Saturday, February 25, 2012

Jumping on People

This is one of the most common reasons people come to class and it often has easy fixes.We do a lot of exercises in class to teach appropriate behavior around people.

Many times people are told the advice to "ignore the dog" when he jumps up and then to "reward with attention" when he's on the floor or sitting.

This isn't bad advice. It's better than spraying the dog or yelling at him or stepping on him.  But it's also not so great. It can take a long time, it can be unsafe for the person, and it can create frustration and anxiety, both of which make the situation more dangerous or the behavior more intense.

For all dogs who jump up, our plan has three parts.

Management: We list all the times the dog is likely to jump up. We want to know these so that we can train appropriately (If your dog only jumps on visitors, we'll soon need to find other people to help with training.) and we need to know how to prevent the dog from practicing the behavior throughout the training process.  Sometimes this means tossing a hand full of treats on the floor before entering the house or keeping the dog crated with a great chew toy when visitors come over.  Crates, gates, and doors to give the dog fewer opportunities. Leash the dog and have him settling while visitors are over. Stay far enough away from other people that he does not jump up.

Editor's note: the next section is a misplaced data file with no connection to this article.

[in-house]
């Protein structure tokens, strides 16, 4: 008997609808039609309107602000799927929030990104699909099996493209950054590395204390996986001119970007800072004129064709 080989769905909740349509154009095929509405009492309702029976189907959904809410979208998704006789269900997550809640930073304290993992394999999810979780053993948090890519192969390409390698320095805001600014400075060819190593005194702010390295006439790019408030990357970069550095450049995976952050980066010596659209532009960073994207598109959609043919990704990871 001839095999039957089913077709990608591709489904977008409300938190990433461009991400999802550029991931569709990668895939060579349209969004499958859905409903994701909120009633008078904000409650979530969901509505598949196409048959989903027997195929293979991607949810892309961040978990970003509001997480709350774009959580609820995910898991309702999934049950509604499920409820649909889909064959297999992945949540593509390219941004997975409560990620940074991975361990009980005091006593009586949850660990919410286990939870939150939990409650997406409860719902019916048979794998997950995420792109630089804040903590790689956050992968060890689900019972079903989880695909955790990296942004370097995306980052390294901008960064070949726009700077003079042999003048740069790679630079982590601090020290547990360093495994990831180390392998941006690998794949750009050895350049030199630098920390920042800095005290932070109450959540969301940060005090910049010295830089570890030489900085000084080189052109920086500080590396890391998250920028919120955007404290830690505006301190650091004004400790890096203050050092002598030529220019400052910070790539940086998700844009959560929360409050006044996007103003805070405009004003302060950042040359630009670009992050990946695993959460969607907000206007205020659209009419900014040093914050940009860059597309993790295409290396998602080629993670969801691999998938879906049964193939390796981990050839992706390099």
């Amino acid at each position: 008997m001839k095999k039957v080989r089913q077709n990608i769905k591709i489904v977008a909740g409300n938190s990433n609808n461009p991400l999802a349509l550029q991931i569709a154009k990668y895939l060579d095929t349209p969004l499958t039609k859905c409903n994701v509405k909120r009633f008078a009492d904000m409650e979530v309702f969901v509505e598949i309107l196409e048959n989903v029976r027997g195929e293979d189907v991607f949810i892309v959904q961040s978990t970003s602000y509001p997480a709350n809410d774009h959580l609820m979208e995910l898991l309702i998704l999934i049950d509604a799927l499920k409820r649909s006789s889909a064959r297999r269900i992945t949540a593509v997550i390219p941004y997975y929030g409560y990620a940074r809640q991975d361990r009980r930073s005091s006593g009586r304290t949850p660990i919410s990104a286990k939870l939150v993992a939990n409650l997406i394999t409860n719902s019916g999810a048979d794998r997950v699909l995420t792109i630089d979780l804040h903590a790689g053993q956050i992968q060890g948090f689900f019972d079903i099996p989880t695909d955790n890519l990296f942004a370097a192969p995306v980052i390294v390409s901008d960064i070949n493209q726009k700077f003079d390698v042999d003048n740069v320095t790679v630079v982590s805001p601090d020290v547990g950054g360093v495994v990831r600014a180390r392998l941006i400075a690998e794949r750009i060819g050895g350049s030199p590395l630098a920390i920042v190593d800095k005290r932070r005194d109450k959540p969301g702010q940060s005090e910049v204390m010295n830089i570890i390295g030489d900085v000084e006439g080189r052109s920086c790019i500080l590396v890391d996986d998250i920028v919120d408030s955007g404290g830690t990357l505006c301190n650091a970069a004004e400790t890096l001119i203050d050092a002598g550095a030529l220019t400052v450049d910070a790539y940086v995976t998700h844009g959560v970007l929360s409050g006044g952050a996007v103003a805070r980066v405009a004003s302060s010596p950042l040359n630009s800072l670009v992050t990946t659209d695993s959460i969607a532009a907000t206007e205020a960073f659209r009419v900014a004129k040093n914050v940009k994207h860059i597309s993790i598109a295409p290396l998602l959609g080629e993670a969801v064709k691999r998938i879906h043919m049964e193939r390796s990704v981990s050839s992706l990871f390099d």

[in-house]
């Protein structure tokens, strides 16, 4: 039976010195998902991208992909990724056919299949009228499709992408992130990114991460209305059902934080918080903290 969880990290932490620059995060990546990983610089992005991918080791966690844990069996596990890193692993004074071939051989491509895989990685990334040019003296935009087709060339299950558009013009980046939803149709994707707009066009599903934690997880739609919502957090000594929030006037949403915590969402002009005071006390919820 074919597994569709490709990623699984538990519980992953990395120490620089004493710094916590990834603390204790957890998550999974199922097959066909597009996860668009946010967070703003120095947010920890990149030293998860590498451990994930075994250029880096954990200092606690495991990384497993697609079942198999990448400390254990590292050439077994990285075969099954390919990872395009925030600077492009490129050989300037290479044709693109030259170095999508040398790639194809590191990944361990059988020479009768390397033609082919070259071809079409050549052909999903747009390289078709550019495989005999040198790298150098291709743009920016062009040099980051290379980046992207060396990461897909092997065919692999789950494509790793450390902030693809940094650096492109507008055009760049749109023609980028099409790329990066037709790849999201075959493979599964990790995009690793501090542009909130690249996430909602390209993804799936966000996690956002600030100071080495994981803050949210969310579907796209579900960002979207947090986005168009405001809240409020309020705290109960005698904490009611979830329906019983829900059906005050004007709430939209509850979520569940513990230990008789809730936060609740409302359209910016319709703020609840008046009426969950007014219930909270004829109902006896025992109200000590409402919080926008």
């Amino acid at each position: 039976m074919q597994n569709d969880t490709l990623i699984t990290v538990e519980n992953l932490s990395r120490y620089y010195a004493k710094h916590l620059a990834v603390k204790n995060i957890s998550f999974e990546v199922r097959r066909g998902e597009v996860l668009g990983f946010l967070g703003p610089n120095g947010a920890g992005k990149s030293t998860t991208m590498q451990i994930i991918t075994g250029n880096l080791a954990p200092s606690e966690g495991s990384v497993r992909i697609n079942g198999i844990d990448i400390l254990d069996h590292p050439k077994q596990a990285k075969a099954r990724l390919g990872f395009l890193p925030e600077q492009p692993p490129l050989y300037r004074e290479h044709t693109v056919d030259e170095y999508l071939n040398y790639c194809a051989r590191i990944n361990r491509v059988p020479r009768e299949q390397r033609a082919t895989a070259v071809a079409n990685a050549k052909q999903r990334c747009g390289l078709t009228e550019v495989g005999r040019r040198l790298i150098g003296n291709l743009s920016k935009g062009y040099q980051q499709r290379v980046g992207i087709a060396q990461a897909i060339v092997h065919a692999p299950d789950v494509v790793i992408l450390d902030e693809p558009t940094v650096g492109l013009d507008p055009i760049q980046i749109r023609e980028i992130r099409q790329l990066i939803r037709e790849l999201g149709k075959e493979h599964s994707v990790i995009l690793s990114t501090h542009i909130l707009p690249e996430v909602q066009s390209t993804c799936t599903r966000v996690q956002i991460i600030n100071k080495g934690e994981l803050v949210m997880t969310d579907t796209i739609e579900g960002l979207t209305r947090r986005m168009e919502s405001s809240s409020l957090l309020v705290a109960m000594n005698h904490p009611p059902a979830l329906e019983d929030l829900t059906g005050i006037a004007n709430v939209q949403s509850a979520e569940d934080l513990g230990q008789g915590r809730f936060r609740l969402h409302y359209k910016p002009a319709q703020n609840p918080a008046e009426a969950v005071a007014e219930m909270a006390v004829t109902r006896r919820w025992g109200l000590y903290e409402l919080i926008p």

Training: As I've mentioned before, we do a lot of training exercises to teach the dog to greet people. The dog learns to sit for other people. The dog learns to be attentive to his owner rather than the visitors, and the dog learns more self control.

If it goes wrong: and the dog jumps up, we respond appropriately. If it's a frail person or someone with your birthday cake....okay, yes, pull your dog off... but other than those situations, just wait. Gravity will win. The dog will return to the ground on his own. If we find we're employing this plan more than once or twice a week, we may need to re-evaluate our plan and improve our management or training.  "Ignoring" the behavior is not the crucial piece of the training plan, it's our backup plan.

For dogs who are very frantic or who are not making a lot of progress, sometimes there is a lot of anxiety that needs to be addressed before we come back to the training for polite greetings.  The jumping really isn't the problem at hand, and if we don't address the anxiety, the behavior will continue with minimal progress.

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